Straight leg test instructions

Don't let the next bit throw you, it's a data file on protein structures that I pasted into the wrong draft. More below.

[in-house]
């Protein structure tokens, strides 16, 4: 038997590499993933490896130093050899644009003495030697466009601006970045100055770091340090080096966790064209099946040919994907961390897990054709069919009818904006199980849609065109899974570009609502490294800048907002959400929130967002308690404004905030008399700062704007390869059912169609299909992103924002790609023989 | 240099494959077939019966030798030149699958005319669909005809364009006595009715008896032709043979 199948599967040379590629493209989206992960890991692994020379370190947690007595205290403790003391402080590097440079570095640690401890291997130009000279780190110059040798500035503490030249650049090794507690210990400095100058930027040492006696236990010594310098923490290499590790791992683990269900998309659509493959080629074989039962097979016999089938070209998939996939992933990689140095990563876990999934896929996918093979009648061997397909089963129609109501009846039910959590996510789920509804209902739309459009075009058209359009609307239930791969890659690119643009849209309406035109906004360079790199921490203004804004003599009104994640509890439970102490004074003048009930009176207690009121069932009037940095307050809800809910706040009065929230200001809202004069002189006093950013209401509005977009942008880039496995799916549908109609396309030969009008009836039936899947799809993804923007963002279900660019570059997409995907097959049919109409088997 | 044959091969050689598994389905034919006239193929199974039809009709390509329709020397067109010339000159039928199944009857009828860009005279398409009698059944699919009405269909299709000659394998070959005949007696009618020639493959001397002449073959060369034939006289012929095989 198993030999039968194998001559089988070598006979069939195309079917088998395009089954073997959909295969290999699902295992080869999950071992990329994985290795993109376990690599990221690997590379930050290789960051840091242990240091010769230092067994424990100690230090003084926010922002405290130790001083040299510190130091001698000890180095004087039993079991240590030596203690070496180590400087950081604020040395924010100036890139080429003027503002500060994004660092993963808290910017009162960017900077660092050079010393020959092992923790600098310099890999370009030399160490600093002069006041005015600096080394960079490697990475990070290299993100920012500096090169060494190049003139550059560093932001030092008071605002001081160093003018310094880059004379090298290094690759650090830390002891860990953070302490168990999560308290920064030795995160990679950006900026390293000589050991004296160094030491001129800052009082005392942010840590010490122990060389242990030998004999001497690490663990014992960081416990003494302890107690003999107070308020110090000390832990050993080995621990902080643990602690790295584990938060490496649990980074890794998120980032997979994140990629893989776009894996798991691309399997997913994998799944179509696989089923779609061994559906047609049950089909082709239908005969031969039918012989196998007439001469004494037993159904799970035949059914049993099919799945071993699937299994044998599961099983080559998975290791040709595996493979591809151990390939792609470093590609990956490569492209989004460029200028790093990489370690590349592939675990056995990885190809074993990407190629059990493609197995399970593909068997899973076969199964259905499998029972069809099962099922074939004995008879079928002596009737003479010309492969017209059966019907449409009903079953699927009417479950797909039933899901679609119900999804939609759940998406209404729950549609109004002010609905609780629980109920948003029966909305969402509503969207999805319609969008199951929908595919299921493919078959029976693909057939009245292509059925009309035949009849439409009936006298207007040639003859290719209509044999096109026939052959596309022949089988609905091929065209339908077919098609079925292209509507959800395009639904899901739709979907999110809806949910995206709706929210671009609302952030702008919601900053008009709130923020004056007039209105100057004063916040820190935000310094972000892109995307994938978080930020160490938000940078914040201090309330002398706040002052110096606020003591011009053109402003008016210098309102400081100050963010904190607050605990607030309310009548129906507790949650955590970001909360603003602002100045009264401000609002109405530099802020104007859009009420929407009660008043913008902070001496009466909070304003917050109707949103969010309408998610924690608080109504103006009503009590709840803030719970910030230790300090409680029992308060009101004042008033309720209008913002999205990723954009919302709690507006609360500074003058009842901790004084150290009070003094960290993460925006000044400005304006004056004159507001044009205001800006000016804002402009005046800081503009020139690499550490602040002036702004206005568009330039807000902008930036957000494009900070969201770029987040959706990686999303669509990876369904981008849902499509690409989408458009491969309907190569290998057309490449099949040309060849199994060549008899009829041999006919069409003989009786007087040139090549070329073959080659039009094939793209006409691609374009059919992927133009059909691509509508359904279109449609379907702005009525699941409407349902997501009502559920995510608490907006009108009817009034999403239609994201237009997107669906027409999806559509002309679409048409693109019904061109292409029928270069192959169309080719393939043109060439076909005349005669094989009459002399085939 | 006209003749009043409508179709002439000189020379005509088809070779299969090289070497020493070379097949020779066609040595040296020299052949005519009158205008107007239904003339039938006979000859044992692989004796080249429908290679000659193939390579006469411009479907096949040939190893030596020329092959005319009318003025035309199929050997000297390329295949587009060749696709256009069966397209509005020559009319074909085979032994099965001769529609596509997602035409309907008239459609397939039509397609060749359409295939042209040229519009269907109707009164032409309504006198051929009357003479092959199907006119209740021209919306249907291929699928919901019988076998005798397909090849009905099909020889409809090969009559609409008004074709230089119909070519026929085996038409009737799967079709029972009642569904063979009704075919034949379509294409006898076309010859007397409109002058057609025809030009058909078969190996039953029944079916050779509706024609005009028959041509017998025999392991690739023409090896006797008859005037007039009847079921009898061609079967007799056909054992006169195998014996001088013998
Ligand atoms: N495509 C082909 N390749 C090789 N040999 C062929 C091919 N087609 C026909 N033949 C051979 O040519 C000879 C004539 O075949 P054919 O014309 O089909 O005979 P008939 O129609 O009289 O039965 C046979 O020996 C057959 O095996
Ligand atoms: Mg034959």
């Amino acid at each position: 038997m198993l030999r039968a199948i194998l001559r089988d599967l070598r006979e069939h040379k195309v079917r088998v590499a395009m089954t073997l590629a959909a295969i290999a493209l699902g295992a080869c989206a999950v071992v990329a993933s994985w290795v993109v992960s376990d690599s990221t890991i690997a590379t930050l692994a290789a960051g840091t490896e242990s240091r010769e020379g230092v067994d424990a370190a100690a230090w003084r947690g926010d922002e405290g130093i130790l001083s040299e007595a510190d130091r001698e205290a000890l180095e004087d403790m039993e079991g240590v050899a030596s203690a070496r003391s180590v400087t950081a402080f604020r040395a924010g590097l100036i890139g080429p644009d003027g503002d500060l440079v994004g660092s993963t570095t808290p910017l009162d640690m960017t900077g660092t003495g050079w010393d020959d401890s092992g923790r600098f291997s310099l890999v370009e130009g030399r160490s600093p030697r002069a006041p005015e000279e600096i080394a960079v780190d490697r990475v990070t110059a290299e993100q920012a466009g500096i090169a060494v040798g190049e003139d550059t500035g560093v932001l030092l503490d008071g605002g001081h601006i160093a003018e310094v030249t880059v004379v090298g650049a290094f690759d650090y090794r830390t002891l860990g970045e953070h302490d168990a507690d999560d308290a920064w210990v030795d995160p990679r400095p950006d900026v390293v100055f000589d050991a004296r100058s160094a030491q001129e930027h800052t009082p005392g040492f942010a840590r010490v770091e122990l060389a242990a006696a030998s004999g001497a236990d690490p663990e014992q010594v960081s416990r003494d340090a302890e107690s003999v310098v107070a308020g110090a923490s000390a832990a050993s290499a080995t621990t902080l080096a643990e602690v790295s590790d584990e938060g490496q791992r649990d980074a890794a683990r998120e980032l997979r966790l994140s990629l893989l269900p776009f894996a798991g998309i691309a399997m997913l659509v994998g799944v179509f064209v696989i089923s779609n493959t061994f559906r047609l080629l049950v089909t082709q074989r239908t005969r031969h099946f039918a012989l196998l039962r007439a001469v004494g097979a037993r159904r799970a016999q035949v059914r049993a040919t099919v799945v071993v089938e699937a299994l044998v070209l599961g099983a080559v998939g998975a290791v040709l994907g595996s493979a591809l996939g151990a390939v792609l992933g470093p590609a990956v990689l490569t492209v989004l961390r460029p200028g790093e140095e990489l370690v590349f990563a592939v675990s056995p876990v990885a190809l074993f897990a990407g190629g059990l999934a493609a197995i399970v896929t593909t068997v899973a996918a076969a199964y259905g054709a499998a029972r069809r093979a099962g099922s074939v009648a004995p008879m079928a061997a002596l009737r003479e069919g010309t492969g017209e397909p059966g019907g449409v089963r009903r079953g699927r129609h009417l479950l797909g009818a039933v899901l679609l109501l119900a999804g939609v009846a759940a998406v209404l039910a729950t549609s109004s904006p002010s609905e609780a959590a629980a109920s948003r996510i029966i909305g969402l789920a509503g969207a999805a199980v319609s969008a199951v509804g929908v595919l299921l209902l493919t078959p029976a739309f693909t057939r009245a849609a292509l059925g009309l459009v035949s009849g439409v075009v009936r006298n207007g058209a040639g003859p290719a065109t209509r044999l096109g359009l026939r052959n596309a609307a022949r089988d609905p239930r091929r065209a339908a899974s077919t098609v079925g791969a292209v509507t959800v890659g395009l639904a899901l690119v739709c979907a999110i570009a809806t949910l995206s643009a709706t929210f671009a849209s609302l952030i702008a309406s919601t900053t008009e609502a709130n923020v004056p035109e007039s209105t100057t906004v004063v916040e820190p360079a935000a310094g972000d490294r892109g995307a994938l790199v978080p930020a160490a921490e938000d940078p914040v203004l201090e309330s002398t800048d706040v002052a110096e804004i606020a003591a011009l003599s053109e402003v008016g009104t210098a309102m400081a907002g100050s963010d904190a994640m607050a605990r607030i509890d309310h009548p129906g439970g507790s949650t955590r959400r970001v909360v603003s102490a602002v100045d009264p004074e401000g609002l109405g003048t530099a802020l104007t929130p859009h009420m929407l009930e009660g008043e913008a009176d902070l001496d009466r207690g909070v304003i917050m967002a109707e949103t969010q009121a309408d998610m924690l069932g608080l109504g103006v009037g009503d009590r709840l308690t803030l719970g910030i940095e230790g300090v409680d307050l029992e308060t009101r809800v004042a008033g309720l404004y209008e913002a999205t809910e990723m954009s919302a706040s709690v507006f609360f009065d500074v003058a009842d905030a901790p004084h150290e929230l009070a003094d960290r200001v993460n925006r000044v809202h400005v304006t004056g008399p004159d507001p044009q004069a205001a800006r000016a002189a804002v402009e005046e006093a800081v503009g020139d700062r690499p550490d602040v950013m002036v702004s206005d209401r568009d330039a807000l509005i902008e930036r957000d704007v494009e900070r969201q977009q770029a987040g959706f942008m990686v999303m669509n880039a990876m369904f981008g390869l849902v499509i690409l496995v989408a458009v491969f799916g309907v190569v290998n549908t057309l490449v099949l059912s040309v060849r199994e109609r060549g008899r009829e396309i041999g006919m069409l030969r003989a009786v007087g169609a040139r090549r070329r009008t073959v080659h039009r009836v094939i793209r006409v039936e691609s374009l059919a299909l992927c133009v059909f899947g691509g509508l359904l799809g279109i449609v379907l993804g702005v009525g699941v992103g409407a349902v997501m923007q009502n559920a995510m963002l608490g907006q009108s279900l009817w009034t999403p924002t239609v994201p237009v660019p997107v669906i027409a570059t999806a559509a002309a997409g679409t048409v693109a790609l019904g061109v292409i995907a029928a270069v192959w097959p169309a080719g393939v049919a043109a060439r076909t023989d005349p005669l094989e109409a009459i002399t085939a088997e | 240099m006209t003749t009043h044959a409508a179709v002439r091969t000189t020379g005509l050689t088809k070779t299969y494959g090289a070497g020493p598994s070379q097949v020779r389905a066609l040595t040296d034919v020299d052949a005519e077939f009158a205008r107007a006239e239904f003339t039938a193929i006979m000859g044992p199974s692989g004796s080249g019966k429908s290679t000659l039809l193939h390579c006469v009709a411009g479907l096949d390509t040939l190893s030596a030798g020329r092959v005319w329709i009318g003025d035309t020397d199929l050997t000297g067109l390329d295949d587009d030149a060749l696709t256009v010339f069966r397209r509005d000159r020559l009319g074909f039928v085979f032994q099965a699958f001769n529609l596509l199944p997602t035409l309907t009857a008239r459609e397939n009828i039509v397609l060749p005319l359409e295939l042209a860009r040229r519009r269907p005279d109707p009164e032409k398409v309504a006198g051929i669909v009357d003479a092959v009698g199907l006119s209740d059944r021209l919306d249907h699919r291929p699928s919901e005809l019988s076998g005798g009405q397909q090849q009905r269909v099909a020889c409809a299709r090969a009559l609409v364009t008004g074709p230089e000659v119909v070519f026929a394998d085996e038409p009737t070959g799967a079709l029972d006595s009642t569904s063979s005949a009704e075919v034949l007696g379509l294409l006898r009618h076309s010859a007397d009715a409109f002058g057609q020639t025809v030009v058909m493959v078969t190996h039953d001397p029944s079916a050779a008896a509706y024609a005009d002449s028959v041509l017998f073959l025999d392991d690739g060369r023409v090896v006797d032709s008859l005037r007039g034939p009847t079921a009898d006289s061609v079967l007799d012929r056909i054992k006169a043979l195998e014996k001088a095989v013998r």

The Straight Leg Raise is a passive test. The patient lies with the leg to be examined extended and the knee straight WHILE THE CONTRALATERAL HIP AND KNEE ARE FLEXED! This position rotates the pelvis and eliminates hamstring tightness, a finding often erroneously judged as a positive test. The examiner passively lifts the affected leg and a true positive test is the reproduction or exacerbation of the patient’s typical leg dominant pain. This would be considered a positive test and recorded as “abnormal” on the tool. The reproduction of back pain is not a positive test since it is merely a reflection of the mechanical back pain and not indicative of nerve root irritation-radiculopathy. This finding may be important and should be recorded in the “Additional Findings” column. The degree of leg elevation that triggers the reproduction of the typical leg dominant pain does not determine if the test is positive or negative. Obviously, pain occurring when lifting the leg to 30 degrees is more clinically significant than pain that is not felt until an elevation of 80 degrees, but both constitute a positive result. What is necessary is only the presence of the leg dominant pain. To correctly interpret the straight leg raise the clinician must understand that a patient with back dominant pain cannot have a positive straight leg raise test.A well leg lift is a passive straight leg raise performed on the unaffected leg. If this manoeuvre causes the typical leg dominant pain to be reproduced on the symptomatic side but not in the leg being lifted, the test is positive. It merely indicates a high degree of nerve root irritation in the painful leg. If while the clinician lifts the affected leg the patient feels leg dominant pain not only in the symptomatic leg (as you would expect) but feels pain in the other legs as well, we call this the “crossover” sign. Lifting one leg produces bilateral symptoms. This phenomenon suggests nerve root irritation from a centrally placed lesion and is one marker of an acute Cauda Equina Syndrome. It necessitates further investigation The straight leg raise can be done in a sitting position as long as it is done passively. The lying position is often preferred since the alignment of the spine is fixed and the level of elevation can be more accurately assessed. The seated test rotates the pelvis and therefore reduces the likelihood of mistaking hamstring tightness for a positive test. The leg is still elevated by the examiner. Many clinicians will do both and compare result for consistency.
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